Late 19th century influence
The Meiningen Players were organized by Duke George 11 of Saxe-Meiningen. Many historicans credit him for being the first director. He had organized his theatre company, which he served as producer, director, financial backer, and costume and scenery designer.
He was the first to recognize the importance of central artistic control, which anticipated the function of the director in the production. He strove to perfect ensemble acting and as a designer used historically accurate costumes and settings. This German theatrical company that toured Europe from 1874 to 1890. The group, inspiring theatrical reforms wherever it performed, was a major influence in the movement toward modern theater.
The company’s first public performance took place in 1874 at Berlin. In
1881 the Meiningen Company went to London, where it presented three
plays by Shakespeare and a number of German and non-German classics.
Thereafter, the ensemble performed in more than 35 European cities,
including Moscow and Brussels. Their repertory was not particularly unusual, but their methods were higly innovative and became influencial.
In Moscow the young Stanislavski witnessed the performance. Its realistic productions profoundly affected the thinking of this Russian director and the French director Andre Antoine,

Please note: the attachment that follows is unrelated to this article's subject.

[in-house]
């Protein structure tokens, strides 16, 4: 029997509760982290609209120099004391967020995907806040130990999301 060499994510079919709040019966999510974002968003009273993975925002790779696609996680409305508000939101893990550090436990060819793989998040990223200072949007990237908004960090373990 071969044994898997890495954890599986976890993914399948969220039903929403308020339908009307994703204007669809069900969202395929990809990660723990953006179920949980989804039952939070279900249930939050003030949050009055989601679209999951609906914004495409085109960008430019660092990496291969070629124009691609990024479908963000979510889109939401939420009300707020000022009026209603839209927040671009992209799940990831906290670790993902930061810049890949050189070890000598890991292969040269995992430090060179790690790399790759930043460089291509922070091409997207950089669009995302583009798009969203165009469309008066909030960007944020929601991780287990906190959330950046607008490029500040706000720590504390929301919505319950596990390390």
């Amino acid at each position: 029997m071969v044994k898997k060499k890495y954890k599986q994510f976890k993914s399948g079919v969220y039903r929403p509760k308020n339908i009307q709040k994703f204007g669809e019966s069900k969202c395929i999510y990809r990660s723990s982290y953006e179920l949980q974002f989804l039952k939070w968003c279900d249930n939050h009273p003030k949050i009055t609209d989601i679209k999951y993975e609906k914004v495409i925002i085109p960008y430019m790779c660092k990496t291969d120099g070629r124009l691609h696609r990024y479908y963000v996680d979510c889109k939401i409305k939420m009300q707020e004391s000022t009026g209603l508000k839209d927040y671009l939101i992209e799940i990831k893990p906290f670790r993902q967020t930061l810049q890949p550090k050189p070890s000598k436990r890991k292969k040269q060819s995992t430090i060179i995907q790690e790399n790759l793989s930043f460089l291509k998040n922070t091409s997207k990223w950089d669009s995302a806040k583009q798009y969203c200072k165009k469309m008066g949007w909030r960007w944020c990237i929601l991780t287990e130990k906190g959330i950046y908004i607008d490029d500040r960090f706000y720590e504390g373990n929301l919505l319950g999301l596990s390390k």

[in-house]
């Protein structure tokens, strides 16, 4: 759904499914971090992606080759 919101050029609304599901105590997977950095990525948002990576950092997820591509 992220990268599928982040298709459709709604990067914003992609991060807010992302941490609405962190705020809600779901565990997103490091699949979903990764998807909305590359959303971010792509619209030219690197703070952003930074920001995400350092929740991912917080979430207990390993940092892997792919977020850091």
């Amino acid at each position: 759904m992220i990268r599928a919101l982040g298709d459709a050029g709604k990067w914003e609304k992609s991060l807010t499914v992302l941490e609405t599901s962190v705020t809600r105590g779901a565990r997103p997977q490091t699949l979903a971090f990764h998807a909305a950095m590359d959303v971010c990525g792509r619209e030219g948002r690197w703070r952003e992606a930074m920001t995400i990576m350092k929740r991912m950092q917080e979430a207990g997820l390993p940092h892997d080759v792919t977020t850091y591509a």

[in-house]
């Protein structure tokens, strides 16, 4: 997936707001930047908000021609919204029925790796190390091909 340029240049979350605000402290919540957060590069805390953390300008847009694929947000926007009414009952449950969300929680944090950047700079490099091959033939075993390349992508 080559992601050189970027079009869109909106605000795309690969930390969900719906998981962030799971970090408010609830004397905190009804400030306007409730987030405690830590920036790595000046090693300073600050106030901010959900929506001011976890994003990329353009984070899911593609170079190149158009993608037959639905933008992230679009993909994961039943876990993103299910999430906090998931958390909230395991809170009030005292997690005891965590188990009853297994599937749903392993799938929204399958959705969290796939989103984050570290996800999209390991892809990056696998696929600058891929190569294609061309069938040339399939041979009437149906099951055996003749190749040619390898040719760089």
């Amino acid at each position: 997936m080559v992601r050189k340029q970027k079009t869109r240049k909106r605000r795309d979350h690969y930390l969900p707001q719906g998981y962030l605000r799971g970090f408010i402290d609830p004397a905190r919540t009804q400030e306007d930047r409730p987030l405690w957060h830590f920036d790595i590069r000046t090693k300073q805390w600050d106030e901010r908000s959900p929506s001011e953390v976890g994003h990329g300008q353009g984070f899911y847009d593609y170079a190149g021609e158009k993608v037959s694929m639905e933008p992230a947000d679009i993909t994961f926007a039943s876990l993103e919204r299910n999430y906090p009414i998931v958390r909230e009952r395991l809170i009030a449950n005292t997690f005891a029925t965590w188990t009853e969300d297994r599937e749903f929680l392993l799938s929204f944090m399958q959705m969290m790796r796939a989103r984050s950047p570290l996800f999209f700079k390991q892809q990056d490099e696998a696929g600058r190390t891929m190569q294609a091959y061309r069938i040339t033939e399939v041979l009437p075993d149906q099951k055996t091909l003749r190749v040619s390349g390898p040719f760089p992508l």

the two major proponents of stage realism, and provided the impetus for
the further exploration and development of naturalistic theatre, which
found its greatest expression and perfection in the work of the Moscow Academic Art Theatre. In the light of acting history their concept is the base of a whole new way of making theatre.
The duke instituted many reforms, among which were an emphasis upon historical accuracy and authenticity in costumes and sets. He abolished the starsystem, fired the old company and hired new, young actors. He made sure that all actors played both mayor as minor roles. In his plays he introduced the use of steps and platforms to keep the action moving fluidly on many different levels. Also the division of groups in crowd scenes into organic yet distinct vocal entities. He introduced long, carefully planned rehearsals (anticipating Konstantin Stanislavsky’s method), and the displacement of stage scenery (paintings) by settings in which the actor became a natural part of his environment. It would change and influence acting history. Meiningen became the synonym for directed theatre and realism.
About 50 years thereafter Brecht's alianation, can be seen directly in the line with the Meiningen Players, though the gestus is particularly social rather than historical.
The “Theatre Duke” sought to create a production style that unified the conception, interpretation, and execution of dramatic works
John Osbornes book on the Meininger Players, we highly recommend this! Get more information by clicking on the book.
In the development of acting history Meiningen Players Theatre was changed in Europe because of the Meiningen Players performances. In England William Merchant proclaimed in 1881: "It transformed our conceptions of disciplined corporate playing, the handling of crowds, the realistic use of substantial scenery."
In 1890, feeling that the company had accomplished its objectives, the duke closed it.